(Invited) Radiation-Induced Defect Mechanisms in GaN HEMTs

Wednesday, October 14, 2015: 10:30
Ellis East (Hyatt Regency)
A. D. Koehler (Naval Research Laboratory), T. J. Anderson, P. Specht (University of California, Berkeley), B. D. Weaver, J. D. Greenlee (NRC Postdoctoral Fellow Residing at NRL), M. J. Tadjer, D. I. Shahin (University of Maryland), K. D. Hobart (Naval Research Laboratory), and F. J. Kub (Naval Research Laboratory)
Gallium nitride (GaN) high electron mobility transistors (HEMTs) have been recognized as a key enabling technology for power amplifiers and high power converters for next-generation military and civilian systems.  The superiority of GaN over Si benefits applications such as wireless communications, and electronic warfare attack, protection, and support systems.  Also, GaN HEMTs also are excellent candidates for applications in radiation intensive environments such as counter weapons of mass destruction system survivability and space systems.  The objective is to investigate radiation-induced defects on GaN HEMTs, leading to understanding about the defect formation mechanisms and their impact on performance and reliability of GaN HEMTs.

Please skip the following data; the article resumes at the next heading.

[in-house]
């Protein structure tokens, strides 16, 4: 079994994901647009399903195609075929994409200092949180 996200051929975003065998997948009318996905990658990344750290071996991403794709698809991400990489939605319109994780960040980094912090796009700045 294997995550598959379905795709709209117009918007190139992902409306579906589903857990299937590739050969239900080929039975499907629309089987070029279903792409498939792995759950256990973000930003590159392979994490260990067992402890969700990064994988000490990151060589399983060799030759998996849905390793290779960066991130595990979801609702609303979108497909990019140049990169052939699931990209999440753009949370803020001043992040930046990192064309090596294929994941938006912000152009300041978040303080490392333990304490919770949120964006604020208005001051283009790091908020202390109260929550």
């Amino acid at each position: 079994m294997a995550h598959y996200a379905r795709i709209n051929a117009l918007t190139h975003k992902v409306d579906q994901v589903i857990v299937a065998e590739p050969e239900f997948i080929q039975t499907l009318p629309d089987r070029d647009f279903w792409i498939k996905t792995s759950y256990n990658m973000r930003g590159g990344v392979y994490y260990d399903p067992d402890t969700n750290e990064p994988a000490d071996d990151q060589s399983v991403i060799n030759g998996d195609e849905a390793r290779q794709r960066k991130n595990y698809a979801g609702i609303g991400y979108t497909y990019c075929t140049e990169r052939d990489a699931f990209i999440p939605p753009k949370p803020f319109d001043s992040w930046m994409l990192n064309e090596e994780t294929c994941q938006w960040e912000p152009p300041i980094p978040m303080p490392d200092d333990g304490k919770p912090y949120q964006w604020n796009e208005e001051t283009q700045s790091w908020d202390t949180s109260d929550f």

AlGaN/GaN HEMT epitaxial layers were grown on Si substrates by metal organic chemical vapor deposition (MOCVD).  The GaN buffer layer is >1 μm and the AlxGa1-xN (x=27%) barrier layer is 17 nm thick.  HEMTs were exposed to 2 MeV protons at room temperature in a tandem Van de Graaff accelerator iteratively, up to a fluence of 6 x 1014 H+/cm2.  I-V, C-V, and Hall measurements were performed to characterize the radiation-induced changes in HEMT performance, and high-resolution transmission electron microscopy (HRTEM) is used to identify radiation-induced defect mechanisms.

Bombardment of 2 MeV protons causes a uniform distribution of vacancies, interstitials, and Frenkel pairs, with minimal larger damage cascades.  The stopping range of 2 MeV is much larger than the epitaxial GaN thickness. The AlGaN/GaN interface of an as-fabricated HEMT has an abrupt junction between the AlGaN and GaN.  However, after irradiation, atomic recoil of displaced atoms results in intermixing of the AlGaN and GaN layers.  The irradiated HEMT has an increased surface roughness.  Since the AlGaN/GaN interface is where the two-dimensional electron gas (2DEG) forms, the surface roughness impacts the 2DEG mobility.  The Hall mobility measured on Van der Pauw structures begins to degrade at a fluence of 5 x 1013 H+/cm2.  This mobility degradation is attributed to the increase in surface roughness between the AlGaN and GaN layers.  In addition, TEM analysis revealed where certain threading dislocations exist, that after proton irradiation, Ni from the Schottky Ni gate diffuses down into the dislocation.  This impacts the HEMT performance by changing leakage paths, but also, voids were observed in the Ni gate, where the nickel had diffused into the semiconductor at the gate edges.